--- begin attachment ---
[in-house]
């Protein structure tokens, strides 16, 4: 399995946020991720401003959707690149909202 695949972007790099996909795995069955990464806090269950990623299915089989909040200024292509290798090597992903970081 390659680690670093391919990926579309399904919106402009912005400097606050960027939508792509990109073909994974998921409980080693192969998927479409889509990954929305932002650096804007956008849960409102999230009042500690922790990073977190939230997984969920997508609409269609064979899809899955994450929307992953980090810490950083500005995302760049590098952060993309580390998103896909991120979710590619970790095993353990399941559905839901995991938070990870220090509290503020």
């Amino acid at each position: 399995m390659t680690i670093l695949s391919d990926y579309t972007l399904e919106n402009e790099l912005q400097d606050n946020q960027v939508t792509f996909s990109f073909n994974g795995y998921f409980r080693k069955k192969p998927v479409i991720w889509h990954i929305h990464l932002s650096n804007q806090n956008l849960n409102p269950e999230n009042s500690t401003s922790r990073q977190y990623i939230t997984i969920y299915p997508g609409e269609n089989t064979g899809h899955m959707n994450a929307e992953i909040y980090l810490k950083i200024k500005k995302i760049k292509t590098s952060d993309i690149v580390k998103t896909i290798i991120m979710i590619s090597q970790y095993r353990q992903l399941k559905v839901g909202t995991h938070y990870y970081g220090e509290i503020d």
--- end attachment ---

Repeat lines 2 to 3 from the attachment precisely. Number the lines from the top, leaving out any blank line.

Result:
């Protein structure tokens, strides 16, 4: 399995946020991720401003959707690149909202 695949972007790099996909795995069955990464806090269950990623299915089989909040200024292509290798090597992903970081 390659680690670093391919990926579309399904919106402009912005400097606050960027939508792509990109073909994974998921409980080693192969998927479409889509990954929305932002650096804007956008849960409102999230009042500690922790990073977190939230997984969920997508609409269609064979899809899955994450929307992953980090810490950083500005995302760049590098952060993309580390998103896909991120979710590619970790095993353990399941559905839901995991938070990870220090509290503020």
């Amino acid at each position: 399995m390659t680690i670093l695949s391919d990926y579309t972007l399904e919106n402009e790099l912005q400097d606050n946020q960027v939508t792509f996909s990109f073909n994974g795995y998921f409980r080693k069955k192969p998927v479409i991720w889509h990954i929305h990464l932002s650096n804007q806090n956008l849960n409102p269950e999230n009042s500690t401003s922790r990073q977190y990623i939230t997984i969920y299915p997508g609409e269609n089989t064979g899809h899955m959707n994450a929307e992953i909040y980090l810490k950083i200024k500005k995302i760049k292509t590098s952060d993309i690149v580390k998103t896909i290798i991120m979710i590619s090597q970790y095993r353990q992903l399941k559905v839901g909202t995991h938070y990870y970081g220090e509290i503020d």